Asante plans for first COVID vaccination of frontline workers

ROGUE VALLEY, Ore.- Asante Heath Systems in southern Oregon will be administering those vaccines to frontline health care workers beginning tomorrow. But with doses for less than fifteen percent of its workforce, Asante has some tough decisions to make.

The administration of a COVID-19 vaccine has become a light at the end of the tunnel for some and Asante is at the front of it

Rogue Regional Medical Center Vice President Dr. Courtney Wilson says there is a partnership between the state and Asante through the entire vaccine distribution process.

“We feel very grateful that Asante is among the first five health systems in the state to received an allocation of the vaccine,” Wilson said.  Dr. Wilson says the vaccine presents multiple obstacles Asante is working to navigate.

“Not only have we considered the logistics of storing, scheduling, and administering this somewhat fragile vaccine, we’ve also had to consider who would be getting such a highly-anticipated and potentially life saving intervention,” she explained.

Asante received 975 doses of the vaccine. That covers 15% of its staff. To help decide who will get it, it’s established a specific committee to make those tough decisions.

“There are difficult ethical decisions that no one takes lightly. So at Asante we formed a multi-disciplinary team that is our vaccination prioritization recommendation committee,” Dr. Wilson said.

Dr. Wilson says the committee is made up of a variety of medical professionals who worked to create and implement a plan for administering the vaccine.

That plan focuses on getting it to the most high risk workers – people on the front lines of this pandemic.

“For example, EMS providers, phlebotomist collecting covid swabs at mobile collection site. Those working in the emergency department, critical care units, and covid treatment units were first identified as high priority for vaccination.”

The committee also has to consider how vaccinating staff could impact individual departments. For example, because some people may react to it more than others, only half a department will get it at a time.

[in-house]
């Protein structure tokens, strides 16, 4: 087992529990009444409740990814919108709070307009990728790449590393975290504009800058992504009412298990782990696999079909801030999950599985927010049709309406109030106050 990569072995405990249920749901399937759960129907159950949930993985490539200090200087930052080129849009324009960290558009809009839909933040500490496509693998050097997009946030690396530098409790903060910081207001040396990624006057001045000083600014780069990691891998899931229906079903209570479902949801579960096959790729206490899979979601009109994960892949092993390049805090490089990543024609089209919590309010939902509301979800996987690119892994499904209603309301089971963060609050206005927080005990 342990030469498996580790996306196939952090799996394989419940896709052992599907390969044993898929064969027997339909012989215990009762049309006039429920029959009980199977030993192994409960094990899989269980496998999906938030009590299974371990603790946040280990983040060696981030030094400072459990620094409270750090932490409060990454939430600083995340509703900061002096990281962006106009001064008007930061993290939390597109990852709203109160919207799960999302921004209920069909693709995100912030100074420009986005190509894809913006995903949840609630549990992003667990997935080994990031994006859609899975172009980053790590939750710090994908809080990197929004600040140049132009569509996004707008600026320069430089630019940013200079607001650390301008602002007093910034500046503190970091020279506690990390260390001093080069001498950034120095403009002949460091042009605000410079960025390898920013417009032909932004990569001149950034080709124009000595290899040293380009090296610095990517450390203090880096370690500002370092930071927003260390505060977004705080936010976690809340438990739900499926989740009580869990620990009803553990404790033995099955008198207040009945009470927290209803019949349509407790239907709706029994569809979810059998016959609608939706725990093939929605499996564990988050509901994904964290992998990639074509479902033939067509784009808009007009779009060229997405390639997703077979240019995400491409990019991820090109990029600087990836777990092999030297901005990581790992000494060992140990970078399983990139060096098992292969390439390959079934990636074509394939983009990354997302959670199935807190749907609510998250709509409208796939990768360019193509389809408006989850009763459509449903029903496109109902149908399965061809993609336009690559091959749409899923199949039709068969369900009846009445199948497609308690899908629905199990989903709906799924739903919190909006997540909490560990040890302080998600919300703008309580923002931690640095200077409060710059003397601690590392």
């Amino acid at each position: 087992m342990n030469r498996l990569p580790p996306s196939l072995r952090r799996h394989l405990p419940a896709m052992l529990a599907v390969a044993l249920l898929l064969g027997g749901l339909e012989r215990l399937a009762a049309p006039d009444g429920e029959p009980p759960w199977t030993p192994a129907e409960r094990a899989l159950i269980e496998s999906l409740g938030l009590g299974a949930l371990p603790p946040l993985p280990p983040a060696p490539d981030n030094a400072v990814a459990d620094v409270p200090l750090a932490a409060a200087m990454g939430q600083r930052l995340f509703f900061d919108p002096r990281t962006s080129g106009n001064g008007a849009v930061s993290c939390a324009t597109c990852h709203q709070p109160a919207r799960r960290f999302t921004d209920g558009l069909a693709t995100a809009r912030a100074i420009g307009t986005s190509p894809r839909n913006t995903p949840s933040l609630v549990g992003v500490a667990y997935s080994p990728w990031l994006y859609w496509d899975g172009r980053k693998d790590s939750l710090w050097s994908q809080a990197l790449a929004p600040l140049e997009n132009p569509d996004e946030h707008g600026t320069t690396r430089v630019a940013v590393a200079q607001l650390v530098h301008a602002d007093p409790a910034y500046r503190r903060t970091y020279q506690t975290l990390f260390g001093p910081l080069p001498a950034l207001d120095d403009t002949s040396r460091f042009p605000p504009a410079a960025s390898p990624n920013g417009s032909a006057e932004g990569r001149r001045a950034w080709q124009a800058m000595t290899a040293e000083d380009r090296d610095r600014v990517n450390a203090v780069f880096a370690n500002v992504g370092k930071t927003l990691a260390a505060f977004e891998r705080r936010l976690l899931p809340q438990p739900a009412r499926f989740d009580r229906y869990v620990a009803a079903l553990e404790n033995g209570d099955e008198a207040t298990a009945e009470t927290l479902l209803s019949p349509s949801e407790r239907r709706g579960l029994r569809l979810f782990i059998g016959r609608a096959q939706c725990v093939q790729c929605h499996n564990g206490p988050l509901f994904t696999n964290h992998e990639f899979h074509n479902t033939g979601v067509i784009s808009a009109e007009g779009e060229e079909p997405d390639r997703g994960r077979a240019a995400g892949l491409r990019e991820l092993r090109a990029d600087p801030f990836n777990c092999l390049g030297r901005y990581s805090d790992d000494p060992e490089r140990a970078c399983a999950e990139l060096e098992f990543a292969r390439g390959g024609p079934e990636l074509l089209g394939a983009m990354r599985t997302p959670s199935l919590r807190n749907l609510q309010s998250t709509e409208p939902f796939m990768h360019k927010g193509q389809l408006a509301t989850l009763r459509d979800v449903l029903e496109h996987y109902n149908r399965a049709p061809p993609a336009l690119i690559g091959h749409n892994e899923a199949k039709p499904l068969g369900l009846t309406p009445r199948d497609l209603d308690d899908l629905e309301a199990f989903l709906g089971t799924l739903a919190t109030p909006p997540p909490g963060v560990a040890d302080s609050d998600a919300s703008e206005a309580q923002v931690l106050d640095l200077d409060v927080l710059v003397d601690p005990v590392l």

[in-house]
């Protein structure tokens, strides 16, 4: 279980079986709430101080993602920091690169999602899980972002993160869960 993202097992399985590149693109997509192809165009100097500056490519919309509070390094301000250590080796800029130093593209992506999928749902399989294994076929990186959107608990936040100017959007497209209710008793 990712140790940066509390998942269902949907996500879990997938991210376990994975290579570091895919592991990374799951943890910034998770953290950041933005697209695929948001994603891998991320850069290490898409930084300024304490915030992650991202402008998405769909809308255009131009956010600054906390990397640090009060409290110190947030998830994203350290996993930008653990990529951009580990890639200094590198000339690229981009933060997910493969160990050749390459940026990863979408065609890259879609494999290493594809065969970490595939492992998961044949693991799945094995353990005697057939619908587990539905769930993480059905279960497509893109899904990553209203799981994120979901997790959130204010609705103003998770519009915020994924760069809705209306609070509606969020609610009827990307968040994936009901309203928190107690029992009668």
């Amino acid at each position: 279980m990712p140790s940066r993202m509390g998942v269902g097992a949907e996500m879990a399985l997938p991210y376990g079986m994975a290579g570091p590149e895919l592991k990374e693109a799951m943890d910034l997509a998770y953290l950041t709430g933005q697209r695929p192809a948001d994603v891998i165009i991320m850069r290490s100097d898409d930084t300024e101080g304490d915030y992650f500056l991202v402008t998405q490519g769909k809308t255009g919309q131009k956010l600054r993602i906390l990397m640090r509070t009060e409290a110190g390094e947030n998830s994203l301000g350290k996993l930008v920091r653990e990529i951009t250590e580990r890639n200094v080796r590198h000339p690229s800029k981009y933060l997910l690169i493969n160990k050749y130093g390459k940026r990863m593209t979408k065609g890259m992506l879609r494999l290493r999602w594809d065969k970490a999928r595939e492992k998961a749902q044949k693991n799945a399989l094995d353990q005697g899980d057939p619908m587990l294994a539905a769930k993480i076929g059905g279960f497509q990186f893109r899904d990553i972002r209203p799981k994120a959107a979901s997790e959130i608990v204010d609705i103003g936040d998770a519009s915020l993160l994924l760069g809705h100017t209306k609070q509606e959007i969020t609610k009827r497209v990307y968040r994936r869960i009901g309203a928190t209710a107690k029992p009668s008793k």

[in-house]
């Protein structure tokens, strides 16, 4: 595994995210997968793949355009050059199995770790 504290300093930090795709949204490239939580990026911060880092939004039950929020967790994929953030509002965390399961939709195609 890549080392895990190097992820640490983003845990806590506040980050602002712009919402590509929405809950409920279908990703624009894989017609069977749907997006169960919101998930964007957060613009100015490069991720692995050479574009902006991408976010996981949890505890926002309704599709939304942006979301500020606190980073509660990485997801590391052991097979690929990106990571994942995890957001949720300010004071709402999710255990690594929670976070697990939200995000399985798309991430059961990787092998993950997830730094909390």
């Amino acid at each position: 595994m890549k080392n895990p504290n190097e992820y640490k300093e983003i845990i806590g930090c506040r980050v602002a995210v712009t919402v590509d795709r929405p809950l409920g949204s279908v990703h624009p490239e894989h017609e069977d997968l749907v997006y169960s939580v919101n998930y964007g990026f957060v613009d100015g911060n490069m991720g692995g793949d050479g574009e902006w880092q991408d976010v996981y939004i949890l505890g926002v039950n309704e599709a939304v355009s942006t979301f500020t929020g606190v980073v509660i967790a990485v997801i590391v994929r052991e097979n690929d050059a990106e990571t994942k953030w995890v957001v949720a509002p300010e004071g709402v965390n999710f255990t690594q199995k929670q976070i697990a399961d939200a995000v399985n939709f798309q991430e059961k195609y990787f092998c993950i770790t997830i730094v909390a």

“So we don’t run into trouble with people feeling a little sick for a day after a vaccine and not being able to come into work,” said Dr. Wilson.

Asante’s Director of Quality Holly Nickerson says this is the first step towards making sure it can distribute the vaccination properly in the future.

“Asante has been working tirelessly to ensure that we can safely vaccinate our healthcare workforce and look to the future of vaccinating our community,” she said. Like many others, Nickerson is looking forward to seeing the vaccine put to use.

“This is an exciting time! We know that COVID-19 vaccines have shown to be 95% effective,” Nickerson said.

Asante says it hopes to have its southern Oregon workforce entirely vaccinated by mid-February.  It says the plan now is to receive new shipments of the vaccine regularly from this week on.

Grace Smith is co-anchor for NBC5 News at 6. The Chicago native is a recent graduate of University of Miami with a Communication Honors degree specializing in Broadcast Journalism. She minored in Creative Writing and focused her senior thesis on social media usage and engagement. During her time at the University of Miami, she anchored multiple award-winning student television programs, covering everything from music festivals to the Super Bowl. Though she loved Miami's beaches, she's thrilled to be in the Pacific Northwest where she can experience all four seasons and have a real Christmas tree! When she’s not at work, you can find Grace glued to any television showing live sports (especially if it's the Chicago Bears) or attempting a new recipe as she learns to cook.
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